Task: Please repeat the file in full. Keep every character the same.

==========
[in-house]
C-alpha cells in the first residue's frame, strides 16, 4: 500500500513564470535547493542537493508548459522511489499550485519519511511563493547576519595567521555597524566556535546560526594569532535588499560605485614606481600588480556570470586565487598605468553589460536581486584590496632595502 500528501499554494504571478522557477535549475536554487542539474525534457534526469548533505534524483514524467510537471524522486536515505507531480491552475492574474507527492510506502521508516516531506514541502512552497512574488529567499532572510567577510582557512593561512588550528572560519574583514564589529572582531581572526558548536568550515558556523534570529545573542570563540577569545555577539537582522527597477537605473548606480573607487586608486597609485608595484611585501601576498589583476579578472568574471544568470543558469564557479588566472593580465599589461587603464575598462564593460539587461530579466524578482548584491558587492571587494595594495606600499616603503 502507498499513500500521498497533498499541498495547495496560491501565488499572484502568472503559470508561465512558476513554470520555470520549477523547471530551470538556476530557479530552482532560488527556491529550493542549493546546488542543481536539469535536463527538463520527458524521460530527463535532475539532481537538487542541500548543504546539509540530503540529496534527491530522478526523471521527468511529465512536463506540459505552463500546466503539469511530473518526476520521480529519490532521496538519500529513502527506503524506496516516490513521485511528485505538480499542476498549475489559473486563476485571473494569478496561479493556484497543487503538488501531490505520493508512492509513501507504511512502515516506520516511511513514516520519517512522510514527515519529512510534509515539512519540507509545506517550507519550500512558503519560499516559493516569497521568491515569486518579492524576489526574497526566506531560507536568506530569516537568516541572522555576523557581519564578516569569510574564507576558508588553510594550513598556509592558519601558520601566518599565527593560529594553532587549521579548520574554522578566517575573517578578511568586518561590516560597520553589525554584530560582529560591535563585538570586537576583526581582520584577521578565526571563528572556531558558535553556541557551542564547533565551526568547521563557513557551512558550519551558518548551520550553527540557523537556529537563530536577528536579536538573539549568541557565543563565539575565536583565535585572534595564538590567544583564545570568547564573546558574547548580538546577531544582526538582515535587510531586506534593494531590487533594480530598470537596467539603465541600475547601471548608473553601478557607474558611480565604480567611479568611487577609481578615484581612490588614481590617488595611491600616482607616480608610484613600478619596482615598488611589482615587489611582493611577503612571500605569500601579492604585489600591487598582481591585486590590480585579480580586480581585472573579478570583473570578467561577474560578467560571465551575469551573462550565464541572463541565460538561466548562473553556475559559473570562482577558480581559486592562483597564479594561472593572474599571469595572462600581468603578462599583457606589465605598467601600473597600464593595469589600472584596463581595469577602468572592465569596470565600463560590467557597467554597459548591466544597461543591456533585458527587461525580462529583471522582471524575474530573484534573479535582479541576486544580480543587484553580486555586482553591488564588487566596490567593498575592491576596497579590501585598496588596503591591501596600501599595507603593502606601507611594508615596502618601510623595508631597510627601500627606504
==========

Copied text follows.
[in-house]
C-alpha cells in the first residue's frame, strides 16, 4: 500500500513564470535547493542537493508548459522511489499550485519519511511563493547576519595567521555597524566556535546560526594569532535588499560605485614606481600588480556570470586565487598605468553589460536581486584590496632595502 500528501499554494504571478522557477535549475536554487542539474525534457534526469548533505534524483514524467510537471524522486536515505507531480491552475492574474507527492510506502521508516516531506514541502512552497512574488529567499532572510567577510582557512593561512588550528572560519574583514564589529572582531581572526558548536568550515558556523534570529545573542570563540577569545555577539537582522527597477537605473548606480573607487586608486597609485608595484611585501601576498589583476579578472568574471544568470543558469564557479588566472593580465599589461587603464575598462564593460539587461530579466524578482548584491558587492571587494595594495606600499616603503 502507498499513500500521498497533498499541498495547495496560491501565488499572484502568472503559470508561465512558476513554470520555470520549477523547471530551470538556476530557479530552482532560488527556491529550493542549493546546488542543481536539469535536463527538463520527458524521460530527463535532475539532481537538487542541500548543504546539509540530503540529496534527491530522478526523471521527468511529465512536463506540459505552463500546466503539469511530473518526476520521480529519490532521496538519500529513502527506503524506496516516490513521485511528485505538480499542476498549475489559473486563476485571473494569478496561479493556484497543487503538488501531490505520493508512492509513501507504511512502515516506520516511511513514516520519517512522510514527515519529512510534509515539512519540507509545506517550507519550500512558503519560499516559493516569497521568491515569486518579492524576489526574497526566506531560507536568506530569516537568516541572522555576523557581519564578516569569510574564507576558508588553510594550513598556509592558519601558520601566518599565527593560529594553532587549521579548520574554522578566517575573517578578511568586518561590516560597520553589525554584530560582529560591535563585538570586537576583526581582520584577521578565526571563528572556531558558535553556541557551542564547533565551526568547521563557513557551512558550519551558518548551520550553527540557523537556529537563530536577528536579536538573539549568541557565543563565539575565536583565535585572534595564538590567544583564545570568547564573546558574547548580538546577531544582526538582515535587510531586506534593494531590487533594480530598470537596467539603465541600475547601471548608473553601478557607474558611480565604480567611479568611487577609481578615484581612490588614481590617488595611491600616482607616480608610484613600478619596482615598488611589482615587489611582493611577503612571500605569500601579492604585489600591487598582481591585486590590480585579480580586480581585472573579478570583473570578467561577474560578467560571465551575469551573462550565464541572463541565460538561466548562473553556475559559473570562482577558480581559486592562483597564479594561472593572474599571469595572462600581468603578462599583457606589465605598467601600473597600464593595469589600472584596463581595469577602468572592465569596470565600463560590467557597467554597459548591466544597461543591456533585458527587461525580462529583471522582471524575474530573484534573479535582479541576486544580480543587484553580486555586482553591488564588487566596490567593498575592491576596497579590501585598496588596503591591501596600501599595507603593502606601507611594508615596502618601510623595508631597510627601500627606504